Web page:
The architects of the Libyan disaster in France, the UK, the United States and Qatar have decided that Syria is the next step in replacing dictators with Muslim Brotherhood allied “democratic” parties. But no matter how eager they are to roll the Arab Spring forward with a month of bombing raids, this won’t be a relative cakewalk like Libya.
Gaddafi isolated Libya through his own craziness and then his alliance with the West, which left him with no friends when Sarkozy, Cameron and Obama turned on him in the name of Arab democracy. Assad is often described as isolated because the Arab League has taken a firm stand against him, but he has a firm ally in Iran, which has few options and is likely to do whatever it takes to keep him in power.
Next up is Russia, which has lost most of its Middle Eastern allies and doesn’t have that many options besides Syria, where it has a naval base and any number of secret and not so secret outposts. That will provide a pipeline of advanced technology, including the kind that can endanger NATO planes. While that isn’t likely to lead to any serious casualties, an attack on Syria will allow Russia to test out some of its latest technology against our aircraft. Just as Iraq provided a testing ground for some advanced Russian technology.
And there’s one more catch. The wildly unpopular Russian government might just be itching for a small scale conflict, especially one with the United States. A few planes lost on both sides and the Russians can claim victory. It wouldn’t be a particularly smart move by Moscow from our point of view, but from the point of view of a government that only rules due to massive fraud and force, a heavy dose of patriotism for the motherland might be just what the spin doctor ordered. A direct confrontation between Russian and NATO planes would be a milestone for Russia’s recovery and a way to wash away the shame of Yugoslavia and Pristina Airport.
Even if the Russians don’t fly under their own colors, that doesn’t mean they won’t fly. The Israelis shot down plenty of Russian advisers who were flying as Syrians and Egyptians. Russia might be satisfied with counting coup and testing out some of their new hardware that way.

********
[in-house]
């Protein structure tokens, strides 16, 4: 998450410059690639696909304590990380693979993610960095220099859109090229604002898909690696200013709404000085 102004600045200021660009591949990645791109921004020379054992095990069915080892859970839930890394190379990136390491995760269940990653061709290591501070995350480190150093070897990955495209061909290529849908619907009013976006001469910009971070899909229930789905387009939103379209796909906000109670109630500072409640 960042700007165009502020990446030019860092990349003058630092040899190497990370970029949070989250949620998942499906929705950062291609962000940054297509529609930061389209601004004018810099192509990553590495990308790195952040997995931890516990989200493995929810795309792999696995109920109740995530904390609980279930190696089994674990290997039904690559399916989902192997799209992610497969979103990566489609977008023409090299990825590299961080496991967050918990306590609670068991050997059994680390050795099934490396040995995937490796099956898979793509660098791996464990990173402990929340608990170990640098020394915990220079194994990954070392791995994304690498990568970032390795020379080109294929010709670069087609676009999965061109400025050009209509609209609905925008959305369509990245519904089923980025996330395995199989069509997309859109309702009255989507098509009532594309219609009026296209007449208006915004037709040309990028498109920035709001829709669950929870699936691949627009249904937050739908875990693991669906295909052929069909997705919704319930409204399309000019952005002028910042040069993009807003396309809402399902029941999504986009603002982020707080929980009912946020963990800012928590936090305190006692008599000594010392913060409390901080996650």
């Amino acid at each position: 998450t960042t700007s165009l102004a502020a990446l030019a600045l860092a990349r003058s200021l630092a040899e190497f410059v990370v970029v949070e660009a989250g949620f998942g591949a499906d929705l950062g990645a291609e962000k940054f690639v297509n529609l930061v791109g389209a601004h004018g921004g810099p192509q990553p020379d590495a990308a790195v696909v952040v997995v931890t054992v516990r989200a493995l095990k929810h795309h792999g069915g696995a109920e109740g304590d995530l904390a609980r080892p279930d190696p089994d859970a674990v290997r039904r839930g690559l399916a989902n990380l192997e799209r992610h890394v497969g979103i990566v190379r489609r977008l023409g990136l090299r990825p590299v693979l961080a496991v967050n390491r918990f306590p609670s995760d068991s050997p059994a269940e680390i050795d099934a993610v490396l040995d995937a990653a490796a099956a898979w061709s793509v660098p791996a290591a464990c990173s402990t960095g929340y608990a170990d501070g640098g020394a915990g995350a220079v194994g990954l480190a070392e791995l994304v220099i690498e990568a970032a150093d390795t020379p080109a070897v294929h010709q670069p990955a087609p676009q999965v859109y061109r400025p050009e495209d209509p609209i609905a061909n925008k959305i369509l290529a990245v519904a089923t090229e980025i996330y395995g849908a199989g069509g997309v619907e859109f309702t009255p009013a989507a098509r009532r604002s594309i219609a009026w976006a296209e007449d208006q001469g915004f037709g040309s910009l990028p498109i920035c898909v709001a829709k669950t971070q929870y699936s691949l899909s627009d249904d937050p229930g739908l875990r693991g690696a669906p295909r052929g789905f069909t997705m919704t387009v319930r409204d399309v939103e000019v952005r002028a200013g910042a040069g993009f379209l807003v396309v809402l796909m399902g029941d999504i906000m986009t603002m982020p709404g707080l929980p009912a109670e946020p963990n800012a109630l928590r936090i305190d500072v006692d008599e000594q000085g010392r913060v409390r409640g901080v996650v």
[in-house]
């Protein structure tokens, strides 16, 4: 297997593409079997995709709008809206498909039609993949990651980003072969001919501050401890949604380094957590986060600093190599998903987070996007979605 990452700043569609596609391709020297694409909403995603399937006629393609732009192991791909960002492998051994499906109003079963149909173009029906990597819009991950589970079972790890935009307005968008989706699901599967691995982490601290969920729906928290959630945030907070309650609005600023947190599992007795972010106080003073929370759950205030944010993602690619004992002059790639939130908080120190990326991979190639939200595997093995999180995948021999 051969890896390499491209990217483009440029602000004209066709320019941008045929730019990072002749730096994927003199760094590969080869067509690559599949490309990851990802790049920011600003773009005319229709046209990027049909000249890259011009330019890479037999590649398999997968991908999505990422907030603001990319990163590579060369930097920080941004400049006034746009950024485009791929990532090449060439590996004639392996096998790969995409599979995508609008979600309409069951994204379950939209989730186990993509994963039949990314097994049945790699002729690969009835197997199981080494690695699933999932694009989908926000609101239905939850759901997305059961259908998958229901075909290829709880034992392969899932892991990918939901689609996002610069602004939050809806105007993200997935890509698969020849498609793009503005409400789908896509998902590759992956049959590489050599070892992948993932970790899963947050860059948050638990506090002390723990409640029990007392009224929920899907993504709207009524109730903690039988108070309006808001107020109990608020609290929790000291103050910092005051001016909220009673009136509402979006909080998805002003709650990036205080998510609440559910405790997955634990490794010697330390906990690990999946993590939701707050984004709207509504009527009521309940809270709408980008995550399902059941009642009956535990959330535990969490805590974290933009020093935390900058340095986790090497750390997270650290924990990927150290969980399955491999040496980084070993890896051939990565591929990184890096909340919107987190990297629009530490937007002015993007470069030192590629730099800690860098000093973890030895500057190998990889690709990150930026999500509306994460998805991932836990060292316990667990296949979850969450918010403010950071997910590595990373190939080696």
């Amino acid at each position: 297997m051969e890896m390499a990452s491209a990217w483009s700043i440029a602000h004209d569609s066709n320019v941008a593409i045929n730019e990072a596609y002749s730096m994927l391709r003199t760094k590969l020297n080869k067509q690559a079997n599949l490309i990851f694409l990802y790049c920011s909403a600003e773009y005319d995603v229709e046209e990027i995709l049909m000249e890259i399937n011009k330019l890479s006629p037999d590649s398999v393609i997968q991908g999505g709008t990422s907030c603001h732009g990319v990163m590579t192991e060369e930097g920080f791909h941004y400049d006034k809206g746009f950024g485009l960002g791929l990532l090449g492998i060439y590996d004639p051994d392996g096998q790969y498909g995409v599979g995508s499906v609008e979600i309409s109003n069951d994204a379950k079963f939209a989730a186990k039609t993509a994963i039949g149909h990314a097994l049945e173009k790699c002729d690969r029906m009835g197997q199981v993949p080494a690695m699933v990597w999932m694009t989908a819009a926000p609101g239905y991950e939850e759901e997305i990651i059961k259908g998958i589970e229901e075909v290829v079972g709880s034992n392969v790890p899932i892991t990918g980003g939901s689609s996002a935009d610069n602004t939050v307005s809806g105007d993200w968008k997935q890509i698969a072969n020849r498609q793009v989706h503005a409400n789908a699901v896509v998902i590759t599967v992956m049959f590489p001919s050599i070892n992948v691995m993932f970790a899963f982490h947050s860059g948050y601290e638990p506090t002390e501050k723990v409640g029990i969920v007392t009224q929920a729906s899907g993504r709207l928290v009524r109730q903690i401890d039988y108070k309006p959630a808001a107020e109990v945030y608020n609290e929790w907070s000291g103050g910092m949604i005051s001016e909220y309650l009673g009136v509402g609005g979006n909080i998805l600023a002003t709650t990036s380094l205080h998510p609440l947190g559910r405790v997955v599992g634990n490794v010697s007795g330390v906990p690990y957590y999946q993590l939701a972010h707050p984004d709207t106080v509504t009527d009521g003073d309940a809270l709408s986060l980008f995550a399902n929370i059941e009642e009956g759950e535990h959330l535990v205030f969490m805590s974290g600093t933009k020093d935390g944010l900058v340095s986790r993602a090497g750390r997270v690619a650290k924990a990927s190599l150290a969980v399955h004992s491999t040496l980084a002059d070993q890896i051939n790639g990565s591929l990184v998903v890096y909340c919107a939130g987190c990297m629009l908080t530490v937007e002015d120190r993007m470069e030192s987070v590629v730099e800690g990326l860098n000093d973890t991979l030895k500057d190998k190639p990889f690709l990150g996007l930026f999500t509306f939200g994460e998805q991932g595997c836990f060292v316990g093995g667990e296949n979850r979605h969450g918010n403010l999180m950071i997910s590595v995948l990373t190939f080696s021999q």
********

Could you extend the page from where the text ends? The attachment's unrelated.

The Arab League may be backing us, but that just means the expensive and useless Gulf Arab armies run by the cousins and nephews of the ruling elites, who can’t exactly be counted on to do much of the fighting. They can and will provide training and weapons to the so-called Free Syrian Army, as they did to the Libyan militias, but then again they have extensive experience arming and training terrorists.
The real determining factor is how much of the Syrian army still answers to Assad. If enough of it does, then Iran can supply Shiite militias and Revolutionary Guard troops as stopgaps for the defections. If it doesn’t and Iranian thugs and Russian military advisers would have to occupy Syria in order to salvage it, then the opposition will have won.
The game plan for the Friends of Bombing Syria club will be a No Fly Zone, which neither Russia nor China is likely to vote for after the same maneuver was used for regime change in Libya. Unable to get a NFZ through the UN Security Council, NATO and the Arab League will likely have to go outside the UN to declare one. The sort of thing that would have touched off outrage during the Bush era will get cheers for decisiveness in bypassing Russian obstructionism.
If NATO and the Saudi League declare their own No Fly Zone, it will still be the United States and France doing the actual enforcing. Obama ducked out of Libya as quickly as he could, which mainly leaves the French. That was fine in Libya where the bombings were expensive but not very risky and there weren’t even all that many targets to bomb. French jets and US drones eventually got the job done in Libya. Syria won’t be quite that easy.
A No Fly Zone will create a safe space for the Free Syrian Army, whatever that might be, to arm and train, and then take over the rest of the country. But that assumes Assad and his backers have learned nothing from the fall of Gaddafi. The odds are very good that the Libyan civil war has been studied in detail and every possible lesson wrung from it in Moscow and Damascus.
Even without that, Libya was a cakewalk. Had Saddam been in Tripoli instead of the insane colonel, then there would have been some real atrocities. The key to understanding the future is to look at the past. For all the media hype, Gaddafi did not really have a history of mass murder. Assad Sr. did. Assad Jr. hasn’t properly gotten the chance, but Syrian generals and nearsighted optometrist’s backers in Tehran know how to shut down an uprising the hard way.
Syria has an extensive WMD program; it has nerve gas and if things get bad, it may be willing to deploy chemical weapons against its enemies, the way its fellow Baath Party did across the border in Iraq. Those programs will be the first targets of NATO strikes, regardless of whatever the official statement about the No Fly Zone will be, but if the other side aren’t idiots, then finding those weapons will be as hard as it was in Iraq.